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Congress takes small steps toward ELD delay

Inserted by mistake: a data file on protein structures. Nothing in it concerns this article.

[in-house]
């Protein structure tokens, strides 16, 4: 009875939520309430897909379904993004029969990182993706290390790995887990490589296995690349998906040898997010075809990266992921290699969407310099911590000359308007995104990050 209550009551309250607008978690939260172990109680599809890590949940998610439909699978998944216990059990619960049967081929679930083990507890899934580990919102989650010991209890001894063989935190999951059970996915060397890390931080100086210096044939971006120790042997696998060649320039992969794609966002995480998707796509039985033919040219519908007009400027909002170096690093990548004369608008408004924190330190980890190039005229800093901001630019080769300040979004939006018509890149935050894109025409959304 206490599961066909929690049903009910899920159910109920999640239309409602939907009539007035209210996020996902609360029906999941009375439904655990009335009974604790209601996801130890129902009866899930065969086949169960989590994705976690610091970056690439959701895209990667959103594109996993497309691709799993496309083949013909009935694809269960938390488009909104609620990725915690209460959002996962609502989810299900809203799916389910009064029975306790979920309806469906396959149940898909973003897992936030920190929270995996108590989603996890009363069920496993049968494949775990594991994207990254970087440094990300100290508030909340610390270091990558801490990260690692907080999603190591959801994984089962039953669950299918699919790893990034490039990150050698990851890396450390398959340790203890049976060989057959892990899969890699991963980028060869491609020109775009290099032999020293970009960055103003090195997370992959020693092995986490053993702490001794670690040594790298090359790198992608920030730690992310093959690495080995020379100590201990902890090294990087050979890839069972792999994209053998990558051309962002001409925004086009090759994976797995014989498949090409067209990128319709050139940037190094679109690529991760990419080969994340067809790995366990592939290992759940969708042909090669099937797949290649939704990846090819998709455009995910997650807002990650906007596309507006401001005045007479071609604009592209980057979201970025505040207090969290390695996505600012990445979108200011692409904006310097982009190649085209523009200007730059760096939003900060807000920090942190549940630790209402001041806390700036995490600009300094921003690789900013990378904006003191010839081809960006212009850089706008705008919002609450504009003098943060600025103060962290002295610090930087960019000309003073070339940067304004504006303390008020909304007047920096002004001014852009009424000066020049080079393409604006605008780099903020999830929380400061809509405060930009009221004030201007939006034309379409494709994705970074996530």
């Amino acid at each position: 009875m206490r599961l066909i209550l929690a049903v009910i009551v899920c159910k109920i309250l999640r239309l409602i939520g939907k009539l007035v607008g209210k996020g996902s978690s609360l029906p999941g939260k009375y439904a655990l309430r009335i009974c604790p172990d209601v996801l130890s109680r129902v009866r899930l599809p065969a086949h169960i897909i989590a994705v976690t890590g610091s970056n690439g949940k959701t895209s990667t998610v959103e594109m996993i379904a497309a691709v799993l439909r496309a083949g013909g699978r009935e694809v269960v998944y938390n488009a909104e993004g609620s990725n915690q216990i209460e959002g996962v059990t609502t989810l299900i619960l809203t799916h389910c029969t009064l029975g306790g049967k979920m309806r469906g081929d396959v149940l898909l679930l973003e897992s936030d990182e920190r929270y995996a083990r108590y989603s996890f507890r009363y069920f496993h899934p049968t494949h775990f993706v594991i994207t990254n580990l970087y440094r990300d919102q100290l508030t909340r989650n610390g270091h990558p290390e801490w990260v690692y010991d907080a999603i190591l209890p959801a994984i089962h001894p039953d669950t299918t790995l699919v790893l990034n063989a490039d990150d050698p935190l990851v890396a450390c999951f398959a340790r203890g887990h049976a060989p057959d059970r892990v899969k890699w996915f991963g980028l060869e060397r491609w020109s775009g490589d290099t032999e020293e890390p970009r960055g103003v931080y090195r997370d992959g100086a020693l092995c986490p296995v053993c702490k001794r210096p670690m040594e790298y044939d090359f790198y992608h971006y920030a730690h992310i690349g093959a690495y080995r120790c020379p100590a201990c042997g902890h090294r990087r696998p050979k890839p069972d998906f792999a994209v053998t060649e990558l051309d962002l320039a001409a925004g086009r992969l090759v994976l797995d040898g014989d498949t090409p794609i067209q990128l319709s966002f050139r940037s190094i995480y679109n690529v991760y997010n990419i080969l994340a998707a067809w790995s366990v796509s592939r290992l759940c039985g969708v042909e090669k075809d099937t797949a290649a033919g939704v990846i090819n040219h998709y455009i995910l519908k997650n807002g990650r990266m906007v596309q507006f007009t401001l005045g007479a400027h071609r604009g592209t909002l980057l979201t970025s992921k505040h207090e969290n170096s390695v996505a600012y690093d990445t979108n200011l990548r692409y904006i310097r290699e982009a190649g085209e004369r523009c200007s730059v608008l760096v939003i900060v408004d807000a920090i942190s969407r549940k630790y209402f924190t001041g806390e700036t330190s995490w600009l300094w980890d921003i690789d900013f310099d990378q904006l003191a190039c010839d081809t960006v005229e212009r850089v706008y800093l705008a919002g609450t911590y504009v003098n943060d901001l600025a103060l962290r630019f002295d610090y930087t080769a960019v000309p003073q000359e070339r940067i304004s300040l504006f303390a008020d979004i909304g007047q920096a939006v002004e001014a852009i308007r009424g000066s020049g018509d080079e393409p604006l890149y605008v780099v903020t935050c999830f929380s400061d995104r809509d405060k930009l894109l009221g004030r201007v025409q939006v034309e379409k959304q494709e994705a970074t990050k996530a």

With the U.S. Supreme Court in June ending the battle over electronic logging devices (ELDs) in court, opponents apparently have now shifted their strategy toward forcing a delay in implementation rather than holding out for a full reversal. Two actions in the U.S. House of Representatives set the stage for a potential delay in the mandate, which is to take effect December 18. On July 17, the House Appropriations Committee approved its version of the fiscal 2018 Department of Transportation (DOT) funding bill and released a report to accompany the bill. Committee reports explain the actions taken in the formal legislative text and provide further non-binding guidance as to what the committee expects or hopes federal agencies to do during the coming fiscal year. The actual bill includes a provision to block the Federal Motor Carrier Safety Administration (FMCSA) from requiring carriers that transport livestock or insects to install ELDs, but the bill itself does not block or delay implementation for other drivers or carriers. However, the committee report includes language that calls for a report on whether a full or targeted delay of the ELD mandate would be appropriate. The report language says new regulations "must be implemented and enforced in a way that is mindful of the thousands of small businesses that bear the cost of compliance." The committee goes on to say that it is "concerned by reports of serious complications associated with implementation." It referenced "many significant technological concerns," including certification of devices, connectivity problems in remote locations, cyber vulnerabilities, and the ability of law enforcement to access data." The panel wants a report within 60 days of the bill's enactment concerning whether there should be a delay. The committee also directed FMCSA to review ELD manufacturers' technology platforms "to confirm that devices not only meet standards and specifications necessary for all affected industries and fleet sizes to be compliant but also provide a user interface that is reasonably easy to navigate." In a related move, U.S. Rep. Brian Babin (R-Texas), a member of the House Transportation & Infrastructure who is in his second term in Congress, introduced legislation (H.R. 3282) on July 18 that would delay the ELD mandate for two years. A long way to go While the latest actions are encouraging for ELD opponents, there are some serious hurdles to overcome. For starters, except for the bill language on livestock and insect haulers, the language in the committee report is not binding on FMCSA. Lawmakers often give lobbyists report language when they are unwilling to give them legislative provisions that have teeth. And while FMCSA isn't likely to completely ignore the committee, the report the panel seeks likely wouldn't be due until after the December 18 implementation date. Even though the fiscal year ends September 30, Congress rarely completes actions on appropriations bills that early. The Senate typically is far less accommodating of the trucking industry, so actions like those taken by the House Appropriations Committee are less likely in the Senate version of the DOT funding bill. It's even possible that the Senate report could contradict the House report and call for ELD implementation as scheduled. The Senate panel hasn't acted on a bill yet, and, in fact, didn't even hold a hearing on fiscal 2018 DOT funding until July 13. Meanwhile, H.R. 3282 stands very little chance of being enacted by Congress as a stand-alone bill. While there is significant political support for ELD opponents, ELDs are supported by some powerful interests as well -- perhaps most significantly the American Trucking Associations and individual major trucking companies. Following the House appropriations action, ATA sent a letter to Deputy Administrator Daphne Jefferson responding to all the points made by ELD opponents and affirming its support for the mandate. Battles between major interest groups usually end in with no change in the law. However, by shifting the strategy from killing ELDs to delaying implementation, ELD opponents may have improved their chances of success at least modestly. ELD concerns not necessarily enough Meanwhile, in a subcommittee hearing of the Transportation & Infrastructure Committee on July 18, Jefferson assured lawmakers that the agency would be ready for ELD implementation, although she did express a willingness to consider another viewpoint. One of FMCSA's aces in the hole on the ELD issue is that carriers do not necessarily have to use devices that meet ELD standards as of December 18. Carriers can use devices that meet the automatic onboard recording device (AOBRD) standard as long as they install the devices by December 18. Those devices would be good for two years, and many AOBRDs on the market could be upgraded to ELD standards without a change in hardware. However, any trucks added to a carrier's fleet after December 18 would have to use devices compliant with the ELD standard. In the event data transfer and similar issues continue to plague ELDs, FMCSA has another fallback. Under the ELD standard, all devices must be able to either print or display drivers' records of duty status (RODS) in addition to allowing for a data transfer either directly to the law enforcement officer or through a web server accessed by a carrier's ELD vendor. For this reason, even if data transfer were to be a problem as of December 18, FMCSA could still proceed with implementation and advise carriers to use the print/display option until further notice.

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